The henley is my favorite type of shirt, and Patagonia’s Capilene Cool Trail bike-specific edition has become a favorite. I’ve previously espoused on my love of Patagonia’s Capilene shirts and base layers, and the henley features more of the same, with the care Patagonia puts into making their products, utilizing recycled polyester materials plus fair trade manufacturing.
- Soft, lightweight recycled polyester
- HeiQ® Fresh durable odor control
- Articulated seams and longer back hem contour to body posture on bike
- Moisture-wicking, fast-drying fabric features HeiQ® Fresh durable odor control
- 4-button placket
- Chest pocket with button closure
Durability vs Sustainability — can you have both?
The bulk of my cycling/activewear tops are polyester, though my collection of merino wool continues to grow. As much as I like my merino wool blends, I still often find myself choosing polyester over merino for long-term durability. I’ve been finding many of my favorite merino pieces with the fancy blended fabrics still end up developing holes, and while polyester isn’t the most sustainable fabric, it does last a long time. As I previously mentioned, I still have a Patagonia Capilene base layer in rotation (it is showing its age though)
As a conscious consumer, these are things I think about when I shop. Admittedly I’m guilty of owning less expensive activewear tops and pieces as well, and the amount of apparel filling plastic tubs (last season’s colors, etc) is a bit embarrassing. The older I get, the more I’m focused on selecting basic pieces that I can wear both while riding and while recreating afterward. Plus they are less likely to be out of fashion.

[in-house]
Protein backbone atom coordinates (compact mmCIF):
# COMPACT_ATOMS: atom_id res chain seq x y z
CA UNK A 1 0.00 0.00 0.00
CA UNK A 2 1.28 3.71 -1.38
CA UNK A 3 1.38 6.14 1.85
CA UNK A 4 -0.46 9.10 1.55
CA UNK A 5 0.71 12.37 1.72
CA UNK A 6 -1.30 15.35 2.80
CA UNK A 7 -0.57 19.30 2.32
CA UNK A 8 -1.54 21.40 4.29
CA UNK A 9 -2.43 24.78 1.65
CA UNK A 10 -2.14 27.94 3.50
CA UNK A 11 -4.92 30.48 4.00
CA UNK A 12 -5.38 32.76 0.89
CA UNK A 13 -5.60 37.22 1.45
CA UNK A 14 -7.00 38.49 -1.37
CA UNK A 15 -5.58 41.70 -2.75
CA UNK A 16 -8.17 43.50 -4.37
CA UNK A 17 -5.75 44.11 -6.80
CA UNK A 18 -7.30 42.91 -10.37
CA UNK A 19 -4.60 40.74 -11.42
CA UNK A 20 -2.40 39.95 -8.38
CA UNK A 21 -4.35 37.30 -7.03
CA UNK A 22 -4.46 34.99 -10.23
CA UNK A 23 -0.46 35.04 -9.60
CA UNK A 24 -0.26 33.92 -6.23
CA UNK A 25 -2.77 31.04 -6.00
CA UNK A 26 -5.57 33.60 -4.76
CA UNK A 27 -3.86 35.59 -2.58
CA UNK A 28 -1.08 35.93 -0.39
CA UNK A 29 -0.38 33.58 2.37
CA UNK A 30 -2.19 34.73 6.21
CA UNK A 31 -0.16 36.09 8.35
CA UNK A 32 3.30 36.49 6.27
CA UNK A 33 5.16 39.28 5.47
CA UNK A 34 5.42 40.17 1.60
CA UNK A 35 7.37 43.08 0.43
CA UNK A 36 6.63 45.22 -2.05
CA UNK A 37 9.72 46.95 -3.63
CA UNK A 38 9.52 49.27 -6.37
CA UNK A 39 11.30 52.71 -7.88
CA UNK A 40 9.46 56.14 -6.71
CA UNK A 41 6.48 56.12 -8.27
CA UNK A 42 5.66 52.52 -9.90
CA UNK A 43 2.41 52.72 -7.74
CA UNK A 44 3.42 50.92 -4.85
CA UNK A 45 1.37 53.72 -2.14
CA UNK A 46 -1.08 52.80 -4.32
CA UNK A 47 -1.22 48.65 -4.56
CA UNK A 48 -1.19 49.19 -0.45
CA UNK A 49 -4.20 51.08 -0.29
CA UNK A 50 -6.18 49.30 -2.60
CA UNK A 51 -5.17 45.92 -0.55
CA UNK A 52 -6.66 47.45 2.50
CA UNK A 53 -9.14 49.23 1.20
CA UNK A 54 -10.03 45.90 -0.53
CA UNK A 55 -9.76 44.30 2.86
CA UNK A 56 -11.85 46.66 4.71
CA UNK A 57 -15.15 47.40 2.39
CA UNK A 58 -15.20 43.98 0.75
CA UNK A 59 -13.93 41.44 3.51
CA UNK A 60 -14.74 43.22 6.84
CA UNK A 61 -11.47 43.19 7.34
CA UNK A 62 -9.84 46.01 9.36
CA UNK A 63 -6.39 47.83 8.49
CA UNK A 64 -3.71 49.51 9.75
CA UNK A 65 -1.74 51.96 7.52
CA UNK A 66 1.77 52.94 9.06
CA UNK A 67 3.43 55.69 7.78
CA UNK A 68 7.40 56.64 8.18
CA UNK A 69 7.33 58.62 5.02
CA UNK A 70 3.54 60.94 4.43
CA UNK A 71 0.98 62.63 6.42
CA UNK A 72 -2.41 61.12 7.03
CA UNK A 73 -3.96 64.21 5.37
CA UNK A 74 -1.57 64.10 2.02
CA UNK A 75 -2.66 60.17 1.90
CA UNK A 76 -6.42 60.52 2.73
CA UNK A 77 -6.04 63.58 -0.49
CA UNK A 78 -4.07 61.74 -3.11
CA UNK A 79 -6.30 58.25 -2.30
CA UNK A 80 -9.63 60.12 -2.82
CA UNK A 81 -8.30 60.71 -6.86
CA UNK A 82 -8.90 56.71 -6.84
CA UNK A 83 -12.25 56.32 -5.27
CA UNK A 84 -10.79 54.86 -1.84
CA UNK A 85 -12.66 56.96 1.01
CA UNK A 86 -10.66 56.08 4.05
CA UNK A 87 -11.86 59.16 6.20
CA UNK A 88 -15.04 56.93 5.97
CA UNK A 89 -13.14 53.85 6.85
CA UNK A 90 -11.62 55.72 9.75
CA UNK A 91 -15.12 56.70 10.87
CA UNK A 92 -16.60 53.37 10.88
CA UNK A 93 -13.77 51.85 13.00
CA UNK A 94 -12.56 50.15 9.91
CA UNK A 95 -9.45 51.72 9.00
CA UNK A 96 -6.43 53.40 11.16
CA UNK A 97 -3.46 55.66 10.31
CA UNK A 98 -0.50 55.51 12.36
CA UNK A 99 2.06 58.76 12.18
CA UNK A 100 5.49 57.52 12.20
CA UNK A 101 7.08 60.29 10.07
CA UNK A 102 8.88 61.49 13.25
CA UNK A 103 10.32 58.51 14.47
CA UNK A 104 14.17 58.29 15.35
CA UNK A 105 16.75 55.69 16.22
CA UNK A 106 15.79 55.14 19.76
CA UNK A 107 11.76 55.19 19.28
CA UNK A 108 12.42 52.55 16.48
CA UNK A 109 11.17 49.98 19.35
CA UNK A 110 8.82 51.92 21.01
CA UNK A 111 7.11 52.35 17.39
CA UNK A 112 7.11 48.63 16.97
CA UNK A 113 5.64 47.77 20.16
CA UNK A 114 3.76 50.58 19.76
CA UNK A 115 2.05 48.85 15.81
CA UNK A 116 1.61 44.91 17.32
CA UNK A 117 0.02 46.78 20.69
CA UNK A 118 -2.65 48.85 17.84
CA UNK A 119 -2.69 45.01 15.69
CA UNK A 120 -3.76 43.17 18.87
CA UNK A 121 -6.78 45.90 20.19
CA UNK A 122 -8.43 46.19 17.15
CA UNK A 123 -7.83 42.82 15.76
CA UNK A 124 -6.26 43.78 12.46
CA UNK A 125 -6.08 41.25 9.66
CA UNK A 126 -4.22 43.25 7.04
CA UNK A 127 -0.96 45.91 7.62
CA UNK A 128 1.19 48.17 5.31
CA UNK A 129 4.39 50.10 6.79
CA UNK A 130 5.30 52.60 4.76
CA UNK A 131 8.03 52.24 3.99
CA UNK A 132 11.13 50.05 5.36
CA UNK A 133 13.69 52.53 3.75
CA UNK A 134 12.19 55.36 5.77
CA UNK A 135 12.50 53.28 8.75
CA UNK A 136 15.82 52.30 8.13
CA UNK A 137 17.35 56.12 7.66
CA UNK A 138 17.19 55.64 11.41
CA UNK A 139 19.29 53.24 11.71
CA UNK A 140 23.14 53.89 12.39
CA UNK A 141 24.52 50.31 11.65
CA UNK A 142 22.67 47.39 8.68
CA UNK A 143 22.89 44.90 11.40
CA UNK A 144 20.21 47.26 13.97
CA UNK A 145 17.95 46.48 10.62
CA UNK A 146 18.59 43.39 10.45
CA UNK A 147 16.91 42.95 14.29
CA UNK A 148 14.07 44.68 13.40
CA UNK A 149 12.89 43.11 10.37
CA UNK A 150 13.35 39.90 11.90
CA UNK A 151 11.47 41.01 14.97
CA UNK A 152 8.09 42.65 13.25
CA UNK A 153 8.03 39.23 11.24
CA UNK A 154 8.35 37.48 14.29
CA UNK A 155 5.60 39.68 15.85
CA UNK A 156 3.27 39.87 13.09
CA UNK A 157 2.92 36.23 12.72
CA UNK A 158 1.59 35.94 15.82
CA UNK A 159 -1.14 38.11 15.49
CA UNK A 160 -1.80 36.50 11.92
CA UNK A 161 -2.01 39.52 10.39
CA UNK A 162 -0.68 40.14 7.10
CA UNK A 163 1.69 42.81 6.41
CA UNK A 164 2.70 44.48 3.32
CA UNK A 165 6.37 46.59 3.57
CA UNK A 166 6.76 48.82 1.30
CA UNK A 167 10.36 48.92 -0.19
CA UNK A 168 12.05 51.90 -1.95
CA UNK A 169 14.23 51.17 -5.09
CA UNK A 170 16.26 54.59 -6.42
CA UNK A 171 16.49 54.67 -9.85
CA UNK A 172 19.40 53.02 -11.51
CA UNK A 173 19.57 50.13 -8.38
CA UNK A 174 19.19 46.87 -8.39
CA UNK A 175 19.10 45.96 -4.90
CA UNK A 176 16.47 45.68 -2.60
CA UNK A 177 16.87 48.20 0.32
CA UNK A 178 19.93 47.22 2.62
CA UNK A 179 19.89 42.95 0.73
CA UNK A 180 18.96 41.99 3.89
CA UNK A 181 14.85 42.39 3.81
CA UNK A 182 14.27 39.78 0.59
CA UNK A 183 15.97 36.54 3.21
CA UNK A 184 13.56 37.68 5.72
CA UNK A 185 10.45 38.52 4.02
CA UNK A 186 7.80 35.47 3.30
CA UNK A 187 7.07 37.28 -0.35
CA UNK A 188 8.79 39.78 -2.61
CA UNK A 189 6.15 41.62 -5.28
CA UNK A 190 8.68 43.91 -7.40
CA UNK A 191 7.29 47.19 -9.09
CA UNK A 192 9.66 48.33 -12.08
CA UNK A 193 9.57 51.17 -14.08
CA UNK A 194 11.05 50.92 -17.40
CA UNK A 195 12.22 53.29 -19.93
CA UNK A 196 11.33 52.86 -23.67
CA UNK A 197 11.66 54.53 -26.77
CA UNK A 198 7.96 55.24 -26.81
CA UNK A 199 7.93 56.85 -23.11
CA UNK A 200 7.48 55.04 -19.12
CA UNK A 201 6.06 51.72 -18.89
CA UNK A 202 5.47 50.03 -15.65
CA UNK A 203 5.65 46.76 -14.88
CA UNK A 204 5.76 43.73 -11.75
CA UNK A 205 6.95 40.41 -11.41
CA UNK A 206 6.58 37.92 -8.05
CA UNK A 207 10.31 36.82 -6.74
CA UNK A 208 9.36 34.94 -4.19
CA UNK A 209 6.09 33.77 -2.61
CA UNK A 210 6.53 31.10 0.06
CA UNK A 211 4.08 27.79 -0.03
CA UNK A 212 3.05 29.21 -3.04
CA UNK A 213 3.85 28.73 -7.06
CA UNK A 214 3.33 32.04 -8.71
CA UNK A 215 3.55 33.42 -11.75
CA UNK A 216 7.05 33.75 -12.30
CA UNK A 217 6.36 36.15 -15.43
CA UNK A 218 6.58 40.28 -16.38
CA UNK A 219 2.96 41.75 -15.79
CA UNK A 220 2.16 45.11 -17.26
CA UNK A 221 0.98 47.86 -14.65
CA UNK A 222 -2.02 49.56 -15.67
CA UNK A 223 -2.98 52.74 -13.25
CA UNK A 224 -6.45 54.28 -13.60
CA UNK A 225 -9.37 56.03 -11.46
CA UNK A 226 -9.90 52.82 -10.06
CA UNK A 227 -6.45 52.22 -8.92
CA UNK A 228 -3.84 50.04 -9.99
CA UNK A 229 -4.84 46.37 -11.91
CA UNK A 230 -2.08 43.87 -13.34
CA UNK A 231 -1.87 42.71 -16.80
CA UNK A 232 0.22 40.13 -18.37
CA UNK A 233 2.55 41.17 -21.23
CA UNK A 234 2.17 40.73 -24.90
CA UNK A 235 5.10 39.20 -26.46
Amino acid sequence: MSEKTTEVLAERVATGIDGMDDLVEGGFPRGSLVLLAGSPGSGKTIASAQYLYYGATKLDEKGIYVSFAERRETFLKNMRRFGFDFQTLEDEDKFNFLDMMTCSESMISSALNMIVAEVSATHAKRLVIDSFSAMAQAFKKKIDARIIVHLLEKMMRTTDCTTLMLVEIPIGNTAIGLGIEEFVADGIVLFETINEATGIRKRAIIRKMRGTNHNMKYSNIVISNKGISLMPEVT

A brief history of the henley
I am a bit obsessed with henleys – not only is the henley the OG of activewear tops, but they are one of the most versatile menswear pieces you can have in your closet. The henley has a long history of being activewear, so it is no wonder they’re still popular today.
The henley shirt is defined as a collarless pullover shirt with a placket of two or more buttons. Available in long and short sleeve iterations, in appearance, they resemble a polo shirt without a collar, which provides a bit of sophistication in a top that can be dressed up or down, or worn in a variety of scenarios.
Henleys were first seen in nineteenth-century England and initially utilized as men’s undergarments. Known as undervests, they were some of the first collarless underwear and were known for being more comfortable, and were soon become utilized as sportswear by rowers, who enjoyed the increased ventilation from the placket and lack of collar. The name came from its history of the traditional uniform of rowers in the town of Henley-on-Thames.
On the trail
Disclosure: a rep for Patagonia provided the henley for this review. Being a Patagonia fan, I was looking forward to adding the pieces to my collection and selected the top in black – a staple color that I’ll likely have in regular rotation for a long time. While it’s not at all photogenic, it’s been worn doing everything from trail riding, to rock climbing, to paddleboarding, on dates (as a base/under layer), and for days at time on road trips. While black isn’t the most photogenic, (or great to wear on warm summer days) it’s a staple and a solid piece of activewear. The four buttons offer similar cooling functionality to a traditional cycling top without the bike-geek look. In addition, I find the Capilene material doesn’t wrinkle the way my other merino cycling henleys do, which gives it an edge after a few days of being dirty in a van. (though the merino pieces smell better, so its a trade-off)
Fit & Sizing
At 5’10” and 163lbs, I am wearing the size small. (I wear a size 38 jacket) I prefer a more fitted top, more inline with traditional cycling apparel, and the top is long enough to be utilized off the bike without looking too small. I’d consider the fit a multi-sport fit, but Patagonia designers did add a cycling-specific dropped tail for coverage in the back.